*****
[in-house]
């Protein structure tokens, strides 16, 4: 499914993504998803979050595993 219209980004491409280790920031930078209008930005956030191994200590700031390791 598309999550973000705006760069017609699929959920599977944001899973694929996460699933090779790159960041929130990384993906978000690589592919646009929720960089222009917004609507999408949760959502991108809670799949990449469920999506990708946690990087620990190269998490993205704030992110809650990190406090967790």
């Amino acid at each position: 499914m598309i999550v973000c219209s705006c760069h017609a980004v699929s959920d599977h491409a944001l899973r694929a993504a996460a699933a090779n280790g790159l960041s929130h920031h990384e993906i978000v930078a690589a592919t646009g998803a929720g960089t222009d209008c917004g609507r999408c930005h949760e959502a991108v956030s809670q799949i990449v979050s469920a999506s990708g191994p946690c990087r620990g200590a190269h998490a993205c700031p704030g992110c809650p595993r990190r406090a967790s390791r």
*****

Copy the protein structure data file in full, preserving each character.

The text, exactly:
[in-house]
């Protein structure tokens, strides 16, 4: 499914993504998803979050595993 219209980004491409280790920031930078209008930005956030191994200590700031390791 598309999550973000705006760069017609699929959920599977944001899973694929996460699933090779790159960041929130990384993906978000690589592919646009929720960089222009917004609507999408949760959502991108809670799949990449469920999506990708946690990087620990190269998490993205704030992110809650990190406090967790």
């Amino acid at each position: 499914m598309i999550v973000c219209s705006c760069h017609a980004v699929s959920d599977h491409a944001l899973r694929a993504a996460a699933a090779n280790g790159l960041s929130h920031h990384e993906i978000v930078a690589a592919t646009g998803a929720g960089t222009d209008c917004g609507r999408c930005h949760e959502a991108v956030s809670q799949i990449v979050s469920a999506s990708g191994p946690c990087r620990g200590a190269h998490a993205c700031p704030g992110c809650p595993r990190r406090a967790s390791r």